Published data of an in vivo dermal penetration study in human volunteers with the same substance demonstrated a maximum uptake of only 0.4% of the applied dose, which was primarily localized in the outer layers of the stratum corneum (Bucks et al., 1993). However, the investigation of the dermal absorption was conducted only 30 minutes after application of the test substance. Systemic availability of the applied test substance was not tested.

Acute dermal toxicity of the analogue substance CAS No. 61789-40-0 was investigated in male and female rats (Kao, 1987). No systemic toxicity was observed up to the highest dose tested (LD50 > 620 mg/kg bw a.i.). However, local irritation of the treated skin sites was noticed in all animals. Based on this study no decision can be made if the lack of systemic effects is due to a low toxicity of the substance or a lack of absorption via the skin.

In summary, based on all available data, a dermal absorption of Betaines, C12-14 (even numbered)-alkyldimethyl is likely.


Betaines, C12-14 (even numbered)-alkyldimethyl is of low volatility: calculated vapour pressure is 1E-07 Pa at 25 °C. However, if the substance is sprayed, it may be available for respiratory absorption after inhalation of aerosols. In humans, particles with aerodynamic diameters below 100 µm have the potential to be inhaled. Particles with aerodynamic diameters below 50 µm may reach the thoracic region and those below 15 µm the alveolar region of the respiratory tract (ECHA, 2012).

The substance is marketed in a non-solid form only (aqueous formulations) and has a very low vapour pressure; therefore exposure to dusts or vapours can be excluded. If used in spray applications the content of active ingredient will not exceed a maximum of 15% in products available for the general population, and due to the irritant nature of the substance corresponding RMMs are established in the industrial and professional sectors; therefore, exposure to and subsequent absorption of relevant amounts via inhalation is unlikely.


Distribution within the body through the circulatory system depends on the molecular weight, the lipophilic character and water solubility of a substance. In general, the smaller the molecule, the wider is the distribution. If the molecule is lipophilic, it is likely to distribute into cells and the intracellular concentration may be higher than extracellular concentration particularly in fatty tissues (ECHA, 2012).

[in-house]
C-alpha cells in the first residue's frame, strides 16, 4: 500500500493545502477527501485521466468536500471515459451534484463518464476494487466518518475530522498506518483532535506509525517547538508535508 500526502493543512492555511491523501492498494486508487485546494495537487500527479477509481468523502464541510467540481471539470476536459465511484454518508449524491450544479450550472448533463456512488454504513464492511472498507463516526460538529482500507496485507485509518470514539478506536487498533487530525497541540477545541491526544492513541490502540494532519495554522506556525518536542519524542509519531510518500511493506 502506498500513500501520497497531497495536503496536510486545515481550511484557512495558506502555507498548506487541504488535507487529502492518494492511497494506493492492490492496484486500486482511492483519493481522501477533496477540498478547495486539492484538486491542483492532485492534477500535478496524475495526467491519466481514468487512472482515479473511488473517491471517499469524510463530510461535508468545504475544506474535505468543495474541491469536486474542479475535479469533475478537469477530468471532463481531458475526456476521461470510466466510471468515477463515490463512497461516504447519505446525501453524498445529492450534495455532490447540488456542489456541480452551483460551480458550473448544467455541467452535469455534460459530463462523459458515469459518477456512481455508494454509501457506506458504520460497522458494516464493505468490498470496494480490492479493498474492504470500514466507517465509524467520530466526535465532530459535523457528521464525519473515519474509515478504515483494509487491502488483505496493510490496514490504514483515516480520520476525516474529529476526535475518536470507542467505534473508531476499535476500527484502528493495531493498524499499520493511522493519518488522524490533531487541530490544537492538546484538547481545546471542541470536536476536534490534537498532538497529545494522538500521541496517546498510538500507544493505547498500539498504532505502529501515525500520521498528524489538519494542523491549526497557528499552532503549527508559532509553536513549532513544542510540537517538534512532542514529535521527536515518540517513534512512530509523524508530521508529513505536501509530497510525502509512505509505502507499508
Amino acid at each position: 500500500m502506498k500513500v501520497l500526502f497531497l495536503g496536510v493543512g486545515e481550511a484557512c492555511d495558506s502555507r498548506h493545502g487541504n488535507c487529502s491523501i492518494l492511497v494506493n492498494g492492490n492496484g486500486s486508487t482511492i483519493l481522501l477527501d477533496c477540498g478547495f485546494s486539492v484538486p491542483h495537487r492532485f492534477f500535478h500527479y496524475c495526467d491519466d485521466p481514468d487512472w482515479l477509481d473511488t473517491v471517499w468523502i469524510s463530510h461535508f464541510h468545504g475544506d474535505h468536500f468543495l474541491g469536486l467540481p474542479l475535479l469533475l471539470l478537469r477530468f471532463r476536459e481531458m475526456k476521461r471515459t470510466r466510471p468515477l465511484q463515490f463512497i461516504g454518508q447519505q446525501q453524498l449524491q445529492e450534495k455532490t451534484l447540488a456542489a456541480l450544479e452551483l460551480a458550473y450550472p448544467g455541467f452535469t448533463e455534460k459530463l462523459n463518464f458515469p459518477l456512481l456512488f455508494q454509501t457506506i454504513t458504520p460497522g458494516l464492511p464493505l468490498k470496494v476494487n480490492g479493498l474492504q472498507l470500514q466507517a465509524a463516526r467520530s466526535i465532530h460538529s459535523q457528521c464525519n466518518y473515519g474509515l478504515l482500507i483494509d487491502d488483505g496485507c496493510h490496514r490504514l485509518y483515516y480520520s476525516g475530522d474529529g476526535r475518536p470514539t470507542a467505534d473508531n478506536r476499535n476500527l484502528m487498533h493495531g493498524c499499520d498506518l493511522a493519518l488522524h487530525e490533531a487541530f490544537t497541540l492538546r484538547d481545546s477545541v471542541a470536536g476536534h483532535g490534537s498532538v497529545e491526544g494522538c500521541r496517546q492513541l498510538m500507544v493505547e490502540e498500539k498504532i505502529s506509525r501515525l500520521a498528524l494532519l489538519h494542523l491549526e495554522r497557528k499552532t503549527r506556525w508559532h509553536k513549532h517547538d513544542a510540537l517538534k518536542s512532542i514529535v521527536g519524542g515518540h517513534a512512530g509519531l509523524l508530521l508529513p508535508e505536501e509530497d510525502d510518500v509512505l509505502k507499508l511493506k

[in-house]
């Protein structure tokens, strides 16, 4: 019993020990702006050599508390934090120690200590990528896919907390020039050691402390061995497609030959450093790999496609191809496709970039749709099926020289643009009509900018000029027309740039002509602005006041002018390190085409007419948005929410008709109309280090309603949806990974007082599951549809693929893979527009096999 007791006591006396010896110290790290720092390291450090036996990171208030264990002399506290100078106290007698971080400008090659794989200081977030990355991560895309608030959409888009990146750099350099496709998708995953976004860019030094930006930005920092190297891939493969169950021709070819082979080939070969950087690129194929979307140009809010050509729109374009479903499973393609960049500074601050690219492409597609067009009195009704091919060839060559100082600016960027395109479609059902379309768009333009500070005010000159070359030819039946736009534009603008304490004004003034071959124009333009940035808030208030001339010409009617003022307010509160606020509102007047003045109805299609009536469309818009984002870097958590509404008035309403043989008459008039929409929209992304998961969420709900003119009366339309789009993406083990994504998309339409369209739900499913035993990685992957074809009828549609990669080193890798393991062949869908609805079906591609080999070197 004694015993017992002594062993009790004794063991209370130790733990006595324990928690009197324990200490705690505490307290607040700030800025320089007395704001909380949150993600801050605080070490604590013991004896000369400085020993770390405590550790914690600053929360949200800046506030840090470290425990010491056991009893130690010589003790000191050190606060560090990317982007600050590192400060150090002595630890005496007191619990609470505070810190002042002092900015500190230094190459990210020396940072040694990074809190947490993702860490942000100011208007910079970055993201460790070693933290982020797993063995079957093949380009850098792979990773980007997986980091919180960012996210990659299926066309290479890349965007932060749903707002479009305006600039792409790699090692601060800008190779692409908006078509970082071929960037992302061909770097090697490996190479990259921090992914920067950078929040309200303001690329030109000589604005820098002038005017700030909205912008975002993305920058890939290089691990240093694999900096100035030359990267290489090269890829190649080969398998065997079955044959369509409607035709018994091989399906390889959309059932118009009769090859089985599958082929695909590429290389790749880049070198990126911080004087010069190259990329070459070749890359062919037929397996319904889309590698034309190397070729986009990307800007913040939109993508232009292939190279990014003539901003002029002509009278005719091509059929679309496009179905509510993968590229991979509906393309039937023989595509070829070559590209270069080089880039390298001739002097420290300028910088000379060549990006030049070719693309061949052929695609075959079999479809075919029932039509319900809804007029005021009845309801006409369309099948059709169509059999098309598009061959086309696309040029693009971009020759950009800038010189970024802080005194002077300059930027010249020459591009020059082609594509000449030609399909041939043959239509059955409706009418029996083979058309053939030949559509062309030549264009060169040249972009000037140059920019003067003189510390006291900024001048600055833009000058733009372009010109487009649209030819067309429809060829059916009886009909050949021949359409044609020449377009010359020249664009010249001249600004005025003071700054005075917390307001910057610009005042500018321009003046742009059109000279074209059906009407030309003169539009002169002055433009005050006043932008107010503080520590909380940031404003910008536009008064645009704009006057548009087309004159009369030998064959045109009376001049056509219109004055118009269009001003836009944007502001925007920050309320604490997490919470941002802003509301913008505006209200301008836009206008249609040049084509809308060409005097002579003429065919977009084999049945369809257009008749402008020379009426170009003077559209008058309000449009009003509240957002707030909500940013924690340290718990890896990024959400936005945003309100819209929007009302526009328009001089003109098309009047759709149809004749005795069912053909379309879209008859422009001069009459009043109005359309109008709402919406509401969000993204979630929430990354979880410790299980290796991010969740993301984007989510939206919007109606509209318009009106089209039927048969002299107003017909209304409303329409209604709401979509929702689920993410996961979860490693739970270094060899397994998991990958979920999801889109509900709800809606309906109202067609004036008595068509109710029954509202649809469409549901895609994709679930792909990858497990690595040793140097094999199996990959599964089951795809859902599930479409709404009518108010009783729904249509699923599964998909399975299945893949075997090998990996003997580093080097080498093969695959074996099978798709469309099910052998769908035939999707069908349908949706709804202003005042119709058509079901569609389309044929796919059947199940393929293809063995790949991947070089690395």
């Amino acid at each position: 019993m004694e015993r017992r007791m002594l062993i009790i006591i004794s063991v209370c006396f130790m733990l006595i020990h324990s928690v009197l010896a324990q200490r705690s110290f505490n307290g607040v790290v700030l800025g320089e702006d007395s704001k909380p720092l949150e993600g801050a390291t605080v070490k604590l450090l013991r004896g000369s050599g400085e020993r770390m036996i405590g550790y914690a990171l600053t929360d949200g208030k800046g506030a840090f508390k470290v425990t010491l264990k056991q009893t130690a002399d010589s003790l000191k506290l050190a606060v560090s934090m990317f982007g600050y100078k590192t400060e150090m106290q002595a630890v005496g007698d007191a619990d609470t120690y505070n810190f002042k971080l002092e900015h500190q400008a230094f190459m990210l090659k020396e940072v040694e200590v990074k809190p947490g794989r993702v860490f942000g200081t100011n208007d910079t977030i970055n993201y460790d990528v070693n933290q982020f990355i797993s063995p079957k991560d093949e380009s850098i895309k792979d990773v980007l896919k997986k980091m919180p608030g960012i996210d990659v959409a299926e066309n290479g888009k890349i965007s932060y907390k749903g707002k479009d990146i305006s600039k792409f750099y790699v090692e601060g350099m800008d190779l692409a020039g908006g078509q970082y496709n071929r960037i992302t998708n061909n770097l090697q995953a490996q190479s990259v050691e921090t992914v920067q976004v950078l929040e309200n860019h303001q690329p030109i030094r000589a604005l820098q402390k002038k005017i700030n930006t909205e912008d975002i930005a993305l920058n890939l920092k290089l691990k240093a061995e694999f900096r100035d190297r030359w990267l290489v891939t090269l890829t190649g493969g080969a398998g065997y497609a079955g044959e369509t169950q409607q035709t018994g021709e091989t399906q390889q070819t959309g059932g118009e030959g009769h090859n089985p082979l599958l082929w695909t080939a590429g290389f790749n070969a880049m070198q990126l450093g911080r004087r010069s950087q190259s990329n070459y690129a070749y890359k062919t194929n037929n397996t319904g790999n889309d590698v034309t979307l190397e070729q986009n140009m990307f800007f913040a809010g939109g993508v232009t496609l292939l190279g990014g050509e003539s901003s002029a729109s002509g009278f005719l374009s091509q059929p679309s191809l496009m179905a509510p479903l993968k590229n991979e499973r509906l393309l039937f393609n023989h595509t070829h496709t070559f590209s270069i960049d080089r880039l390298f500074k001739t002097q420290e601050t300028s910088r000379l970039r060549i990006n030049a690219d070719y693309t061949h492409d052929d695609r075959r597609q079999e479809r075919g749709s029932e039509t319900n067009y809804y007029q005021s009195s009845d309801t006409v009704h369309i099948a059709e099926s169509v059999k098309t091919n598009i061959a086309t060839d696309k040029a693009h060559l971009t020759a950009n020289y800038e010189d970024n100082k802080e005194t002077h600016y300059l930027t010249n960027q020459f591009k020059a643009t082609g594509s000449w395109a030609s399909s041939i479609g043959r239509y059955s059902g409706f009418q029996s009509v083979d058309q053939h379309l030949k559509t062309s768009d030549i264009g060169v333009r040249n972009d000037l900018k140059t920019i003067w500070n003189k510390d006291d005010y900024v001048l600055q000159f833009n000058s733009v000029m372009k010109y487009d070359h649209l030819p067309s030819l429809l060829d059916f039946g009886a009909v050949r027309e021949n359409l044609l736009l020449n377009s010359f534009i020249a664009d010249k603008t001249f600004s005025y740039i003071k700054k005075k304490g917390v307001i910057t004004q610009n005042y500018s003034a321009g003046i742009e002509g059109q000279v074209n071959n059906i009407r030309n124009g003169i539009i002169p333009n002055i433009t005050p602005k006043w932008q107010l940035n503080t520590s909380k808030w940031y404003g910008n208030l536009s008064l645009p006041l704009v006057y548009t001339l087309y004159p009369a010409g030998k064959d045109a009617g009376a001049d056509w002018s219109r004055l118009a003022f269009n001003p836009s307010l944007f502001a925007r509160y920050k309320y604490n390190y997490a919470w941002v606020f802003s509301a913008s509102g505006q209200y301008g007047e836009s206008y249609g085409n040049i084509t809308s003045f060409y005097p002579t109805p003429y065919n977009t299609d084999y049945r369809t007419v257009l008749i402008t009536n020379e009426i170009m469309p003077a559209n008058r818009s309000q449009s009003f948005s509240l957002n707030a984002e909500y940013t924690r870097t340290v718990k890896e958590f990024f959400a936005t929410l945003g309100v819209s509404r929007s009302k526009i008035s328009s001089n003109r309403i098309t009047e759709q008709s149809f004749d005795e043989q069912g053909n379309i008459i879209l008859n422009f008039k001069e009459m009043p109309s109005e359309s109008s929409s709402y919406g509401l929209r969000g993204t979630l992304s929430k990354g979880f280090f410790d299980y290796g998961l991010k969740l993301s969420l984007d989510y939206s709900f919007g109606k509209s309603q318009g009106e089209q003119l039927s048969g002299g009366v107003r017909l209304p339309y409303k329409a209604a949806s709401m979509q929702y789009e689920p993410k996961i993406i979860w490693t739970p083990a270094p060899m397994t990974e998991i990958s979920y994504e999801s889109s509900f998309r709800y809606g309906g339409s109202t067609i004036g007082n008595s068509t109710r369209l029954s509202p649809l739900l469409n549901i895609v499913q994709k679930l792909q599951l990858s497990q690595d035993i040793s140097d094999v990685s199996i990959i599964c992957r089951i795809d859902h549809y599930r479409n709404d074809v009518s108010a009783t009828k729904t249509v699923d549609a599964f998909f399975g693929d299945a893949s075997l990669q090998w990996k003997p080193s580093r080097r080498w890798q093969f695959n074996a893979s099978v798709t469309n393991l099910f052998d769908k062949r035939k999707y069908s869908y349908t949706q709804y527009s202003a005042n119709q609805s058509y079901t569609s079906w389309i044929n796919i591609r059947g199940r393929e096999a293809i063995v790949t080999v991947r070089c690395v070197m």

Distribution of Betaines, C12-14 (even numbered)-alkyldimethyl within the body cannot be excluded. Due to the fact that the test substance has an average molecular weight of ca. 279 g/mol, a water solubility of 324 g/L and a log Pow of -0.4 it is assumed that it will be mainly distributed in aqueous compartments of the body. With a log Pow < 0 and a water solubility of 324 g/L, an accumulation of the substance in the fatty tissue is rather unlikely.


Based on the chemical structure of Betaines, C12-14 (even numbered)-alkyldimethyl, metabolism into chemically reactive compounds under in vivo conditions is unlikely. However, no experimental data on metabolism of alykldimethyl betaines is available. For the cocamidopropy betaines excretion of the largest part of the applied doses as unchanged parent material in the faeces was demonstrated, minor parts were excreted in the urine and in exhaled air (5 and 1%, respectively) (HERA, 2005). Therefore, anticipation of a comparable metabolical fate of alkyl dimethyl betaines is justified.


Characteristics favourable for urinary excretion are low molecular weight (below 300 in the rat), good water solubility, and ionization of the molecule at the pH of urine.

In the rat, molecules that are excreted in the bile are amphipathic (containing both polar and nonpolar regions), hydrophobic/strongly polar, and have a high molecular weight. In general, for organic cations with a molecular weight below 300 it is unlikely that more than 5-10% will be excreted in the bile. For organic anions this cut off value may be lower. Substances excreted via bile may potentially undergo enterohepatic circulation (ECHA, 2012).

As Betaines, C12-14 (even numbered)-alkyldimethyl has an average molecular weight of ca. 279 g/mol and contains polar and non-polar regions it is assumed that one part of the substance burden will be excreted via the bile and faeces. However, as the substance is well soluble in water (324 g/L), the fraction of the substance burden which is not excreted via the faeces will be excreted via urine. This assumption is in accordance with the observations made for cocamidopropyl betaines (HERA, 2005).